In its elaborate four-minute musical video designed to greet tourists coming to Israel for the Eurovision Song Contest, the government broadcaster Kan chose to address critics upfront and demonstrate a sense of humor in the campy spirit of the event.
But after its release Friday morning, many of its attempts at tongue-in-cheek joking fell flat with both domestic and overseas viewers, who called it “embarrassing” and “cringeworthy.”
Over the course of the day, the controversy mounted to the point where the broadcaster felt it necessary to tweet defensively that the video was “satire and was meant to deal with stereotypes about Jews and Israel” through “self-deprecating humor.”
The video features Lucy Ayoub - one of the hosts of the Eurovision, to be held in Tel Aviv on May 18 - and Elia Grinfeld, a Kan journalist. The video opens with the two greeting a pair of fearful European travelers at Ben Gurion International Airport.
They attempt to reassure them, singing: “Don’t say a word, I know what you just heard, that it’s a land of war and occupation. But we have so much more than that; you’ll see the prices and say 'what?' We like to call ourselves the Start-Up Nation.”
The self-appointed tour guides then take to a stage to introduce themselves and their countrymen: “I’m Lucy, I’m Arab. Yes some of us live here. I’m Elia. I’m Russian. We fled there out of fear. In fact most Israelis have complex identities. That is why we all look at each other here as frenemies.”
In a musical “quick indoctrination,” they head out to recommend sites to see and food to eat and drink in the country.
Two of the most-discussed controversial moments in the video take place when the tourists interact with a shopkeeper as Elia sings: “Most of us are Jews but only some of us are greedy,” before grabbing his guests’ change at a money changing booth. Lucy then sings “And you might notice people here are very, very needy,” while a pickpocket reaches for their stuff while they wait for the train, on which their hosts inform them that it’s better to stay off the roads because Israeli drivers will put them “in mortal danger.”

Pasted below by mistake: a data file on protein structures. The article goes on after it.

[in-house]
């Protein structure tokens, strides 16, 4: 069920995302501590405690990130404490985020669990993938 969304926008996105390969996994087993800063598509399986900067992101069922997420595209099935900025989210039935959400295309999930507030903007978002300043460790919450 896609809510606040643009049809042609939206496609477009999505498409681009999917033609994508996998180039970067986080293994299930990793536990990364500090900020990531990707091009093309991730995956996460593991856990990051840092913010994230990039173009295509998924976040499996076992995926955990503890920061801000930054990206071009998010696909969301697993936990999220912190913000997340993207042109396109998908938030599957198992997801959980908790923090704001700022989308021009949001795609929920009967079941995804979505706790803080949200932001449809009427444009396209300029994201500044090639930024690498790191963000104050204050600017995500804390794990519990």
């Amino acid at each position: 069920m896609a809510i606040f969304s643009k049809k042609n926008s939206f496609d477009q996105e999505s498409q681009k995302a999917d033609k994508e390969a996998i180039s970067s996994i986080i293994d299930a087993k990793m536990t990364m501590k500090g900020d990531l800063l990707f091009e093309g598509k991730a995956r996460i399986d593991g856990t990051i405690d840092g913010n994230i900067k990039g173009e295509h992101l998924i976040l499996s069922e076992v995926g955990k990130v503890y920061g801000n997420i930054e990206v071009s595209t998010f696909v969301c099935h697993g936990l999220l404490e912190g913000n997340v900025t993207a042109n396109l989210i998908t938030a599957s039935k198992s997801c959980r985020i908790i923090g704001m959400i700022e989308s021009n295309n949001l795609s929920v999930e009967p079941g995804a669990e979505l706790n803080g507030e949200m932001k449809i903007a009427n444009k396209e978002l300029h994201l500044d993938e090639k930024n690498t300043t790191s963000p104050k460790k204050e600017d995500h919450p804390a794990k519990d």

Later, Elia’s invitation to “enjoy our lovely beaches” in Tel Aviv is translated in the English subtitles to “lovely bitches.” The issue of whether the mistranslation was an error or a deliberate attempt to poke fun at bad pronunciation has been discussed extensively on Twitter.
The video was decisively slammed from the left by the pro-BDS Jewish Voice for Peace - no fans of the Israeli Eurovision in the first place - which called it “anti-Semitism and misogyny set to music.”
In a rare moment of agreement with BDS advocates, pro-Israel right-wingers were equally disgusted and frustrated that the country they spend their time and energy defending would shoot itself in the foot in this way. Yair Netanyahu, the prime minister’s son, tweeted in Hebrew that the video was “anti-Semitic” and attacked it as a waste of taxpayers' money.
Even those who are less invested in left or right-wing advocacy noted that at a time when Jews in Europe - the video’s target audience - and beyond are dealing with a rising tide of anti-Semitism, elements of the humor - particularly the “greedy Jews” line - were ill-advised.
The video had its defenders, however. Some appreciated the humor and said that it did exactly what it was designed for: reflecting the country’s brazen spirit and ability to laugh at itself.
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